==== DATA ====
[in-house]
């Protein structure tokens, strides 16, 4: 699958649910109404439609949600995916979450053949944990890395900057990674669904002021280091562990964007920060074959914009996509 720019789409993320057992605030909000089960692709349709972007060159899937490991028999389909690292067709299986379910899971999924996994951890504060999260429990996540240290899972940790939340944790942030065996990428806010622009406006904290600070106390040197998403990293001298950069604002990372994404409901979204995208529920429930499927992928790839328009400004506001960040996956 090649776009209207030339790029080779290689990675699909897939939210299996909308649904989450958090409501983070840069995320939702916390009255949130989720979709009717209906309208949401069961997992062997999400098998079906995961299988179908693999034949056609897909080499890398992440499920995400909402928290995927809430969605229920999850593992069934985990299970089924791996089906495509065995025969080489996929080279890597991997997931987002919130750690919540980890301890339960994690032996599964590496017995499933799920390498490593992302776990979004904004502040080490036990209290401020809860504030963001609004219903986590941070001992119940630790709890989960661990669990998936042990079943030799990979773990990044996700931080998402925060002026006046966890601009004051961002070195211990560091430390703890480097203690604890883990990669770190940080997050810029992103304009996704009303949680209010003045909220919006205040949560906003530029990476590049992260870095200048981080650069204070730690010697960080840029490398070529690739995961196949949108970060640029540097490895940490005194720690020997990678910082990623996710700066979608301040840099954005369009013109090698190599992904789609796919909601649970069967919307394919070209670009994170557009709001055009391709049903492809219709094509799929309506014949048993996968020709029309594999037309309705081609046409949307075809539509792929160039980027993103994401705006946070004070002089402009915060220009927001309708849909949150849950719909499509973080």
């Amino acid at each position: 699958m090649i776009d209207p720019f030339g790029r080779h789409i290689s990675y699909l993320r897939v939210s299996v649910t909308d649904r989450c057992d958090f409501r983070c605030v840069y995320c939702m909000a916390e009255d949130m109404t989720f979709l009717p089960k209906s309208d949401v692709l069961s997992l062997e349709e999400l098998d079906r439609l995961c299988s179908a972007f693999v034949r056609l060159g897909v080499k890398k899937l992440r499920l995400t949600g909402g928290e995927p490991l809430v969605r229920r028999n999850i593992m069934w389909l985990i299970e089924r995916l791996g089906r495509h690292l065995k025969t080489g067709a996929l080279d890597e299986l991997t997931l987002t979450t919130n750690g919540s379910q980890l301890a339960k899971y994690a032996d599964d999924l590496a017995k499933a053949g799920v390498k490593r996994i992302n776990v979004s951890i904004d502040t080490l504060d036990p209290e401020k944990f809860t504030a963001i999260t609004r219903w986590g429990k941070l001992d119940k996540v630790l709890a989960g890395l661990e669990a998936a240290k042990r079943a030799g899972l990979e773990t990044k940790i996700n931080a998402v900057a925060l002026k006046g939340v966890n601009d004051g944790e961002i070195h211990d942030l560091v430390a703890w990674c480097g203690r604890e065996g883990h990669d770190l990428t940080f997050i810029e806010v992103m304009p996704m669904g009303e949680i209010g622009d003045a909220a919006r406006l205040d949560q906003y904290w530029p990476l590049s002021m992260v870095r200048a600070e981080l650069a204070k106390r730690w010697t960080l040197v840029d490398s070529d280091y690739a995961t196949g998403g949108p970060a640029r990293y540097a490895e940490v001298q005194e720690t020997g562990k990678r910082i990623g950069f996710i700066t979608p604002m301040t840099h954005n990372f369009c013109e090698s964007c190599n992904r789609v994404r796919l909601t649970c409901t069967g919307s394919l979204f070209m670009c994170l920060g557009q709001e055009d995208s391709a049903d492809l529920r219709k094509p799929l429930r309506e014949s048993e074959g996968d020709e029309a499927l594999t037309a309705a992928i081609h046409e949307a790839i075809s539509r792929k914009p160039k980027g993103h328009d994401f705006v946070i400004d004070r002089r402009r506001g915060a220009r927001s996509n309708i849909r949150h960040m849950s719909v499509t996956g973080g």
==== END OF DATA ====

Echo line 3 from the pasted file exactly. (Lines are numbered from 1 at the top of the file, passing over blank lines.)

């Amino acid at each position: 699958m090649i776009d209207p720019f030339g790029r080779h789409i290689s990675y699909l993320r897939v939210s299996v649910t909308d649904r989450c057992d958090f409501r983070c605030v840069y995320c939702m909000a916390e009255d949130m109404t989720f979709l009717p089960k209906s309208d949401v692709l069961s997992l062997e349709e999400l098998d079906r439609l995961c299988s179908a972007f693999v034949r056609l060159g897909v080499k890398k899937l992440r499920l995400t949600g909402g928290e995927p490991l809430v969605r229920r028999n999850i593992m069934w389909l985990i299970e089924r995916l791996g089906r495509h690292l065995k025969t080489g067709a996929l080279d890597e299986l991997t997931l987002t979450t919130n750690g919540s379910q980890l301890a339960k899971y994690a032996d599964d999924l590496a017995k499933a053949g799920v390498k490593r996994i992302n776990v979004s951890i904004d502040t080490l504060d036990p209290e401020k944990f809860t504030a963001i999260t609004r219903w986590g429990k941070l001992d119940k996540v630790l709890a989960g890395l661990e669990a998936a240290k042990r079943a030799g899972l990979e773990t990044k940790i996700n931080a998402v900057a925060l002026k006046g939340v966890n601009d004051g944790e961002i070195h211990d942030l560091v430390a703890w990674c480097g203690r604890e065996g883990h990669d770190l990428t940080f997050i810029e806010v992103m304009p996704m669904g009303e949680i209010g622009d003045a909220a919006r406006l205040d949560q906003y904290w530029p990476l590049s002021m992260v870095r200048a600070e981080l650069a204070k106390r730690w010697t960080l040197v840029d490398s070529d280091y690739a995961t196949g998403g949108p970060a640029r990293y540097a490895e940490v001298q005194e720690t020997g562990k990678r910082i990623g950069f996710i700066t979608p604002m301040t840099h954005n990372f369009c013109e090698s964007c190599n992904r789609v994404r796919l909601t649970c409901t069967g919307s394919l979204f070209m670009c994170l920060g557009q709001e055009d995208s391709a049903d492809l529920r219709k094509p799929l429930r309506e014949s048993e074959g996968d020709e029309a499927l594999t037309a309705a992928i081609h046409e949307a790839i075809s539509r792929k914009p160039k980027g993103h328009d994401f705006v946070i400004d004070r002089r402009r506001g915060a220009r927001s996509n309708i849909r949150h960040m849950s719909v499509t996956g973080g």